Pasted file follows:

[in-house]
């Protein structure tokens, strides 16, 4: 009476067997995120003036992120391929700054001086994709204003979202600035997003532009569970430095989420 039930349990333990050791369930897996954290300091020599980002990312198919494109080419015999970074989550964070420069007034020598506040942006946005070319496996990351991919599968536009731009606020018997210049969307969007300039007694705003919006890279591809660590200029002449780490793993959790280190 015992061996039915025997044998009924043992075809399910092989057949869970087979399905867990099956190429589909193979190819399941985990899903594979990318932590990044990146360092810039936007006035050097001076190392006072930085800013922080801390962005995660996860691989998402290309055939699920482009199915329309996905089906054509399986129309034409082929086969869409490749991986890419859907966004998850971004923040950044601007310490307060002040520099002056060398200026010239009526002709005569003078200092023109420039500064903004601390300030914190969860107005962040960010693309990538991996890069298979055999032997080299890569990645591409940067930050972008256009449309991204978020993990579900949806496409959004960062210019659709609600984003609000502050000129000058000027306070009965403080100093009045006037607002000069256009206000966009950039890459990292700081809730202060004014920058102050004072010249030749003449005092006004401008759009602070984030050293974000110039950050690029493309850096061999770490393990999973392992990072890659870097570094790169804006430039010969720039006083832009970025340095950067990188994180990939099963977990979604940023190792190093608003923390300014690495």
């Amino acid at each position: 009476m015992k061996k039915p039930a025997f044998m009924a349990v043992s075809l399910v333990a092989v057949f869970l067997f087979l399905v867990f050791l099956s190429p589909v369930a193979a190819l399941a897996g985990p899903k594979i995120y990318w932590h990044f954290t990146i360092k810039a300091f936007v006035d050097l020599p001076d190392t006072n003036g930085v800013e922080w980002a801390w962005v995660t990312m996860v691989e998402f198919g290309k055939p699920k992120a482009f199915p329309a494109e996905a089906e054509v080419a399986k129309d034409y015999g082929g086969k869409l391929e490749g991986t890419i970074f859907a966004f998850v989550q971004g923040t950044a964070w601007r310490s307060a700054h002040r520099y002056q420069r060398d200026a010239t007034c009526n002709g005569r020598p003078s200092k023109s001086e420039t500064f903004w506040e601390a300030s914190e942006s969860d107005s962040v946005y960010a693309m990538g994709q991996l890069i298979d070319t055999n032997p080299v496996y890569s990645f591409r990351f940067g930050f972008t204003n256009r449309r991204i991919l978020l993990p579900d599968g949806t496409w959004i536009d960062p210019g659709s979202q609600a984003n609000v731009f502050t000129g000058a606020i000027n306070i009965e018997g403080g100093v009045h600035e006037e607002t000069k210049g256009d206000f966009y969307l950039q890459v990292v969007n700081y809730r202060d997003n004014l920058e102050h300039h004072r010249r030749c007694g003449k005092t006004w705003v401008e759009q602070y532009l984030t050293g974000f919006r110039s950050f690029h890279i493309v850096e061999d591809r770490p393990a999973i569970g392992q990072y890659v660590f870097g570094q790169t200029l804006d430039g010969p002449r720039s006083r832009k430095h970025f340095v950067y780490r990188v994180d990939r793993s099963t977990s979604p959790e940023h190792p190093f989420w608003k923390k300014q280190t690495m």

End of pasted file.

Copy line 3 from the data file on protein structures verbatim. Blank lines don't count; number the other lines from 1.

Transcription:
């Amino acid at each position: 009476m015992k061996k039915p039930a025997f044998m009924a349990v043992s075809l399910v333990a092989v057949f869970l067997f087979l399905v867990f050791l099956s190429p589909v369930a193979a190819l399941a897996g985990p899903k594979i995120y990318w932590h990044f954290t990146i360092k810039a300091f936007v006035d050097l020599p001076d190392t006072n003036g930085v800013e922080w980002a801390w962005v995660t990312m996860v691989e998402f198919g290309k055939p699920k992120a482009f199915p329309a494109e996905a089906e054509v080419a399986k129309d034409y015999g082929g086969k869409l391929e490749g991986t890419i970074f859907a966004f998850v989550q971004g923040t950044a964070w601007r310490s307060a700054h002040r520099y002056q420069r060398d200026a010239t007034c009526n002709g005569r020598p003078s200092k023109s001086e420039t500064f903004w506040e601390a300030s914190e942006s969860d107005s962040v946005y960010a693309m990538g994709q991996l890069i298979d070319t055999n032997p080299v496996y890569s990645f591409r990351f940067g930050f972008t204003n256009r449309r991204i991919l978020l993990p579900d599968g949806t496409w959004i536009d960062p210019g659709s979202q609600a984003n609000v731009f502050t000129g000058a606020i000027n306070i009965e018997g403080g100093v009045h600035e006037e607002t000069k210049g256009d206000f966009y969307l950039q890459v990292v969007n700081y809730r202060d997003n004014l920058e102050h300039h004072r010249r030749c007694g003449k005092t006004w705003v401008e759009q602070y532009l984030t050293g974000f919006r110039s950050f690029h890279i493309v850096e061999d591809r770490p393990a999973i569970g392992q990072y890659v660590f870097g570094q790169t200029l804006d430039g010969p002449r720039s006083r832009k430095h970025f340095v950067y780490r990188v994180d990939r793993s099963t977990s979604p959790e940023h190792p190093f989420w608003k923390k300014q280190t690495m």